5.2. Pragmatic functions of =wurd
Finally, and again like many diminutives across the world (see, e.g., Dressler and Merlini Barbaresi 1994), the Dalabon diminutive =wurd can be used for pragmatic attenuation. This is typically for minimizing the benefits received by the speaker (as in (9) in section 4.1 above), the degree of imposition implied by a request (as in ‘give me a little bit of . . .’), or the negative aspect of a situation, as in (14). The diminutive =wurd is also marginally attested for self-modesty (by a male speaker).
[End Page 172]
5.3. Emotional meanings of (–)kanja(ng)h
The Rembarrnga diminutive (–)kanja(ng)h displays the same three emotional values as the Dalabon diminutive. They are illustrated below: compassion in (15), including compassion towards oneself illustrated in (17) (and (21) in section 6.2 below); affection in (16); and endearment when witnessing personal, intimate routines in (17).18
5.4. Pragmatic effects of (–)kanja(ng)h
Like the Dalabon diminutive =wurd, (–)kanja(ng)h can be used to minimize the negative impact of a situation. In (18), the speaker is correcting the description of a stimulus by an older and more qualified speaker who is her classificatory aunt. Given the tone of deference and respect that the speaker of (18) used towards the senior speaker [End Page 173] throughout our language sessions, endearment is not a likely interpretation for the diminutive in this example. Instead, as confirmed by the intonation, the diminutive attenuates the potential impoliteness of the junior speaker’s correction. Such pragmatic usage of the diminutive was rarer in my Rembarrnga corpus than in my Dalabon corpus.19
Although Dalabon =wurd and Rembarrnga (–)kanja(ng)h differ in their denotational semantics (section 4), the contrasts are not carried over to the emotional values of these diminutives. Thus, the respective etymologies of these linguistic devices seem to affect their denotational meanings, but not their expressive values.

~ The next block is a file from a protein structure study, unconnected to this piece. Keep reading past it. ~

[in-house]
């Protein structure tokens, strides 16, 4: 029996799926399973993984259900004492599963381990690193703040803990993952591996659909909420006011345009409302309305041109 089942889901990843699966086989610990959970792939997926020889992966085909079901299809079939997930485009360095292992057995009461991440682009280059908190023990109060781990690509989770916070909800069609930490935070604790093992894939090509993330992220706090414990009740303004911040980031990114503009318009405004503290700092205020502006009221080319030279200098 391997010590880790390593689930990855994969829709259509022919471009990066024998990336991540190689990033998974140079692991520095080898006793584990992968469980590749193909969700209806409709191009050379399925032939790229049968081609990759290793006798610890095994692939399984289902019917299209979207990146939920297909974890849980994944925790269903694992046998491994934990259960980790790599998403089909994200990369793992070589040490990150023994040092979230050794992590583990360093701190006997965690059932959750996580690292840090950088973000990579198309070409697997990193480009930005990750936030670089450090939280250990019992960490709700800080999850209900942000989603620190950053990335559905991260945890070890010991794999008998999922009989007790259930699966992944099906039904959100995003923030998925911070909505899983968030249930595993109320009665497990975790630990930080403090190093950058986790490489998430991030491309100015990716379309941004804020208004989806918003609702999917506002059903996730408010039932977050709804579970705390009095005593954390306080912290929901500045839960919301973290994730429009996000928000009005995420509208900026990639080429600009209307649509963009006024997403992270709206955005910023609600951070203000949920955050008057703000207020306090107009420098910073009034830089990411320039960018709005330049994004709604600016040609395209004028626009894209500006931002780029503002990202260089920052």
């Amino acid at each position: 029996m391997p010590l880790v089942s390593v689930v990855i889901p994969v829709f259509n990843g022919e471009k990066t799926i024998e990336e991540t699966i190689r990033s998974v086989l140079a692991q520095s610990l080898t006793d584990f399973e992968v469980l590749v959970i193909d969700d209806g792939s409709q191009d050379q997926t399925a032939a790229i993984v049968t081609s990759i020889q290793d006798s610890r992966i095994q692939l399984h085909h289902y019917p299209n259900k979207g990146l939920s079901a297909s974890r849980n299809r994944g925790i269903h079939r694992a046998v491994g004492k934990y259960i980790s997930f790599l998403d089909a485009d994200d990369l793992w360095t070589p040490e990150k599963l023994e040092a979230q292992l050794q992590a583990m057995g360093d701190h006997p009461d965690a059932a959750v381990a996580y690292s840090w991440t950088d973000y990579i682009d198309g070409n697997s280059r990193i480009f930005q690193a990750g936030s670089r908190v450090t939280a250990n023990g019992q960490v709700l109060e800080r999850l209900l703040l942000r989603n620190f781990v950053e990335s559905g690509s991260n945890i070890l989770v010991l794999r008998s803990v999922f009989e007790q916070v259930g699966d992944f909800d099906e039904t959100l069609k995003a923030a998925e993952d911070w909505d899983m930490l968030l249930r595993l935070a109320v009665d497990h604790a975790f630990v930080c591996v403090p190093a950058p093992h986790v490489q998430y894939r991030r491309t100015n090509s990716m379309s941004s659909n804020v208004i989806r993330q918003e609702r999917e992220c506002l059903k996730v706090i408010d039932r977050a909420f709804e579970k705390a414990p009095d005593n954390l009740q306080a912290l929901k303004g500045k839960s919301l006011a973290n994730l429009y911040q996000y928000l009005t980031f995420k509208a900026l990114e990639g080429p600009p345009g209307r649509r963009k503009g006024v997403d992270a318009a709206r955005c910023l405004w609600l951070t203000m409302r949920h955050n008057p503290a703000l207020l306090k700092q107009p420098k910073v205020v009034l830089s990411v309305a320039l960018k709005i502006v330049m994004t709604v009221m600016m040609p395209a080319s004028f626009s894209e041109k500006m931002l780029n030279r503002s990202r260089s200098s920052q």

6. Morphosyntactic distribution
6.1. Dalabon =wurd
In Dalabon, =wurd occurs on a very wide range of hosts, including at least nouns, verb complexes, adjectives, pronouns, demonstratives, numerals, adverbs, and interjections. In other words, it seems that most word classes can receive a diminutive, given an adequate semantic context. However, nominals (including adjectives and demonstratives) and verbal compounds are by far the most frequent bases for the diminutive; between them, they account for 98 percent of all occurrences in the corpus under consideration.
Nouns (excluding other nominals) account for 75 percent of all occurrences, and among them, nouns with a human referent represent 92 percent (or 69 percent of all occurrences). Diminutivized nouns are typically nouns denoting gender and stages of life, e.g., kirdikird ‘woman (female human)’, yawurrinj ‘young man’, as in (6) and (7) above (section 4.1), as well as kin terms, as in (19). Other nouns referring to humans, such as nes=wurd ‘the young nurse’, also occur, albeit more rarely.
Verb complexes are the next most frequent category, as illustrated, for instance, in (14) in section 5.2 above, and in (20). The proportion of occurrences of [End Page 174] =wurd on verb complexes is much smaller than on nouns, but nevertheless significant: 17 percent of all occurrences. The respective prevalence of each of the meanings discussed in previous sections (denotational vs. nondenotational meanings) varies with the nature of the base, and this is further discussed in section 7.
6.2. Rembarrnga (–)kanja(ng)h